Supply chain cost containment remains top of mind for leaders

From staffing shortages to supply chain costs, several economic factors are placing burdens on health practice profitability heading into 2024. 

Six healthcare leaders recently told Becker's why supply chain issues and cost containment burdens are among the top trends they are eyeing right now. 

"We are watching the increase in costs (labor and supply) as compared to the increase in reimbursements." — Andy Paulson. Executive Director at Central Illinois Endoscopy Center (Peoria). 

"Cost containment. While always important, implant/device cost management is more important than ever. Margins continue to erode as the cost for employees and supplies escalate. Supply chain is at the forefront." — David Jevsevar, MD. CEO at OrthoVirginia (Blacksburg).

"As an ASC leader in the current economy, I am watching the cost of supplies and materials continue to rise. In an attempt to circumvent the decreasing profit margins as the cost of supply rises, we need to be always on the lookout for better pricing and create competition between vendors." — Emily Spooner. CEO of South Florida Same Day Surgery Center (Pompano Beach). 

"As a single-specialty, GI/endoscopy/gastroenterology diagnostic ASC, the supply chain and market have changed from "pre-COVID" to note, prices and allocations. We know that shortages, recalls, or anything that interrupts availability of our supply inventory can affect us almost on the spot. I find myself watching for news and updates related to GI/endoscopy supplies to ensure we can anticipate needs and possible alternatives in order to prevent any interruption of services. This can be in procedure-related supplies as much as medications or patient care supplies." — Emma Gimmel, BSN, RN. Director of Nursing at Manhattan Endoscopy (New York City).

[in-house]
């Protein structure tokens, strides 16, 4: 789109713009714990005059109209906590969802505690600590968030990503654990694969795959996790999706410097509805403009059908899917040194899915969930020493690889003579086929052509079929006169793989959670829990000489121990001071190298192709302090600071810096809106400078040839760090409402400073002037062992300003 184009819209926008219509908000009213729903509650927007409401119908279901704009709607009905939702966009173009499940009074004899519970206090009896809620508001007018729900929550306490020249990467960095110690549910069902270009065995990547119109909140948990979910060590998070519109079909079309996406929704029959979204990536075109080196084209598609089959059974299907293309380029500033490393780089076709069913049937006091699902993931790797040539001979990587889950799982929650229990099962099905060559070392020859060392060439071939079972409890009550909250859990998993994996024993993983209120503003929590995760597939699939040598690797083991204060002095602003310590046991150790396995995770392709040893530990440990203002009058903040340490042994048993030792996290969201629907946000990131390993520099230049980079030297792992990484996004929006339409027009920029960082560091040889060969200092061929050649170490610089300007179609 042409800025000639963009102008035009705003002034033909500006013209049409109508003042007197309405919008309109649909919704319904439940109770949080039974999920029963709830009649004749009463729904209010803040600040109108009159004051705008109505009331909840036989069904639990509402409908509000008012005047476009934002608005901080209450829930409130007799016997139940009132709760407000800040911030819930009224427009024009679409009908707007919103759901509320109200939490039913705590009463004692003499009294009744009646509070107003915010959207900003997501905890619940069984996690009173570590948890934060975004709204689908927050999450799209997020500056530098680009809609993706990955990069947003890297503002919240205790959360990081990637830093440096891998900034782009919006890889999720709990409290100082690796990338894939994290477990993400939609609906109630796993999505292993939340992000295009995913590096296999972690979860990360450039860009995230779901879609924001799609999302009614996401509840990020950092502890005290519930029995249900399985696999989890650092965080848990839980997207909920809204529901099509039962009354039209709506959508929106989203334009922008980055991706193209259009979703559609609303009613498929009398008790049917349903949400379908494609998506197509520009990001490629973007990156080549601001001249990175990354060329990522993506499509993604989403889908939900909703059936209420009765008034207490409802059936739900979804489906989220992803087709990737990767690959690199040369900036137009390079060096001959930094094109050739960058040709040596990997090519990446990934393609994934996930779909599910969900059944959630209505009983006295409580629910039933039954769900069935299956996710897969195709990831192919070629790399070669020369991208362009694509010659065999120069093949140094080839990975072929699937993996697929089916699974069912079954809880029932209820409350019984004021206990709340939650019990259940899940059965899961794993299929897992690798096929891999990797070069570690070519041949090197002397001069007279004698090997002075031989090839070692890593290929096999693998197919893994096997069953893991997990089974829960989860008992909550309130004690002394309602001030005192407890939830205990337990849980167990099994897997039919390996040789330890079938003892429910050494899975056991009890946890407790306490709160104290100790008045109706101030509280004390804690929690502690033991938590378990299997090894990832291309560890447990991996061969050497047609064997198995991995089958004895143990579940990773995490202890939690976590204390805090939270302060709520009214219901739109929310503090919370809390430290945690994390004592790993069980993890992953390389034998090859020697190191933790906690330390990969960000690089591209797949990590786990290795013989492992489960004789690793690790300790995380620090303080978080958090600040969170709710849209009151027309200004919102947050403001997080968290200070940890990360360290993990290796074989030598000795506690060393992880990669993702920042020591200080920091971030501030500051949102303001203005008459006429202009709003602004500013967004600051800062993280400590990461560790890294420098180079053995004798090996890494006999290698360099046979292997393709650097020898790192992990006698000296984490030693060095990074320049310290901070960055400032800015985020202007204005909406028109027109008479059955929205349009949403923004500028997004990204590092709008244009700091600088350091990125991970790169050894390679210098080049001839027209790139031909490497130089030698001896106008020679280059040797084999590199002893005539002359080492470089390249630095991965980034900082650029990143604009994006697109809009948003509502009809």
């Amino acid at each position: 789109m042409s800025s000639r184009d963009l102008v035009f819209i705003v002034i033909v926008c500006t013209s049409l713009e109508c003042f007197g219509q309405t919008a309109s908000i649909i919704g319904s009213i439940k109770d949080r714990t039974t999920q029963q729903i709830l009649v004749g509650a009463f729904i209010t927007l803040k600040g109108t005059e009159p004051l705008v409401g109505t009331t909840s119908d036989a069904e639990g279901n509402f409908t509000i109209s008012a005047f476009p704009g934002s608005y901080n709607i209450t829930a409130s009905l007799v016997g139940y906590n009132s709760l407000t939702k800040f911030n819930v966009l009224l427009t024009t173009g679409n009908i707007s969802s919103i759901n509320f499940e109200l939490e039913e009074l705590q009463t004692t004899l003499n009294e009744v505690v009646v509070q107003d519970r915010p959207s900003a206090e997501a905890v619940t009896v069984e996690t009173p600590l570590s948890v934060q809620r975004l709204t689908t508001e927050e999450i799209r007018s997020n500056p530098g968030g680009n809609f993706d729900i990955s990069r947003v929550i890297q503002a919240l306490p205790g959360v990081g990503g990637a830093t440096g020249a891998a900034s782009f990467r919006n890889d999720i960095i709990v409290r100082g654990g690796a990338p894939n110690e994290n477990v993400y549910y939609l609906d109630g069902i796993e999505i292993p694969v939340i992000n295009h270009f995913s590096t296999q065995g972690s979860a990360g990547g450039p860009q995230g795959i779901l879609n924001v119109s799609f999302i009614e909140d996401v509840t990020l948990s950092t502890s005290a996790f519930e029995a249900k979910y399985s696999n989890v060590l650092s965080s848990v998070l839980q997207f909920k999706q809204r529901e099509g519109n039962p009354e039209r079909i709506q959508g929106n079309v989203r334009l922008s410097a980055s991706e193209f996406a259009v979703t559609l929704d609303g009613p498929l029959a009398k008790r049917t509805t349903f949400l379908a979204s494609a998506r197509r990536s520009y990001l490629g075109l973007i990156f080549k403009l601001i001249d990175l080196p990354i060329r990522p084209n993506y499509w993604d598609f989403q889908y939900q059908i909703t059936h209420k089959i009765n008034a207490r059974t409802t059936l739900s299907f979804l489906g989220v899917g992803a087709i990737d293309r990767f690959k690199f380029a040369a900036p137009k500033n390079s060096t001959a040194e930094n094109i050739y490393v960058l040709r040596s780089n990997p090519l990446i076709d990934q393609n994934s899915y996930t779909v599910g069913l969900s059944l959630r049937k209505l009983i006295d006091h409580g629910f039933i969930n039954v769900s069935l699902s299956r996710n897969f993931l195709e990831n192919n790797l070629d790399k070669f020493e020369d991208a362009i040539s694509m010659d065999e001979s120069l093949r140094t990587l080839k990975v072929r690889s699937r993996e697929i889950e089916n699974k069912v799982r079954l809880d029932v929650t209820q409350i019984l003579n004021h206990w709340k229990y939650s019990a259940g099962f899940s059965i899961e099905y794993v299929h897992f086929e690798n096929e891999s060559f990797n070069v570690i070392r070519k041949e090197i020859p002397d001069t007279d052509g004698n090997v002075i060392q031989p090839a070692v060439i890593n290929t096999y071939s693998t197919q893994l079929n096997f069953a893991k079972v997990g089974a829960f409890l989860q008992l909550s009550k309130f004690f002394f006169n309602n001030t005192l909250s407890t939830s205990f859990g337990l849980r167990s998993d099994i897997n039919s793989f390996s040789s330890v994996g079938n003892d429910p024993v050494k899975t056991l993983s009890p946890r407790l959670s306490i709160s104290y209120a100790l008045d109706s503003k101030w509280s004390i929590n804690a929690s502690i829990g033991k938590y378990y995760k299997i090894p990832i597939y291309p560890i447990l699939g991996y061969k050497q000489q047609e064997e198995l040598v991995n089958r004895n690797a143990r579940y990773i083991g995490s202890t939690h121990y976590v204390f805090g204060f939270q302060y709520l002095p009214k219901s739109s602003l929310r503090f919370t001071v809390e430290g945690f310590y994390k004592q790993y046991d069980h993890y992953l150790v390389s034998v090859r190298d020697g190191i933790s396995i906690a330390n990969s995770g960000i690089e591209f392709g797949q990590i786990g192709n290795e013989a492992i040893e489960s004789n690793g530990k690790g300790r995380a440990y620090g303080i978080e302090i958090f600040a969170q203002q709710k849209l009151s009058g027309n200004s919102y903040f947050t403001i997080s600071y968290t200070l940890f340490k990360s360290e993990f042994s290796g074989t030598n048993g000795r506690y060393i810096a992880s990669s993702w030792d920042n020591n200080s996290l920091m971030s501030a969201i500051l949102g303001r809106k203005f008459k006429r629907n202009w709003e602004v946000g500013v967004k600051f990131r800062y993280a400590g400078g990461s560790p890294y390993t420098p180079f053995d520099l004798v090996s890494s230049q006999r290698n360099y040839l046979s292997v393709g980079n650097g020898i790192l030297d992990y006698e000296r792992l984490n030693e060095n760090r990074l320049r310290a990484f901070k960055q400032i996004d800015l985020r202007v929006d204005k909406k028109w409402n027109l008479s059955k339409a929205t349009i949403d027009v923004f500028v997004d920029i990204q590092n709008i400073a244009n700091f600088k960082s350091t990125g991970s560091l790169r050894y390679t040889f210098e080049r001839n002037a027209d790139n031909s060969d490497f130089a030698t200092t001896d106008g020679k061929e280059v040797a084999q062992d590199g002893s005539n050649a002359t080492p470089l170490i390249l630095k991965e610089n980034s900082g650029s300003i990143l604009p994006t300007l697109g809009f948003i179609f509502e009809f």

"The shrinkage of operating margins: The shortage of staff, rise in salary requirements, change in the market for non-traditional nursing roles, continued non-parity of reimbursement versus acute care and supply chain challenges continue to strain the ASC smaller businesses. These businesses have to pay the same expenses for labor and goods as the hospitals, but make less profit in many instances." — Jason Goodwin, RN. Associate Professor of Nursing at Sacramento (Calif.) City College and Surveyor at AAAHC. 

"Reimbursement continues to be a focus, especially with rising staffing and supply costs. Another trend worth watching is if early career MDs are motivated to invest in an ASC as in years past. If returns continue to drift downward, it may become a challenge to find new investors as late-stage MDs phase out of the workforce." — Omar Khokhar, MD. Partner at Illinois GastroHealth (Bloomington). 

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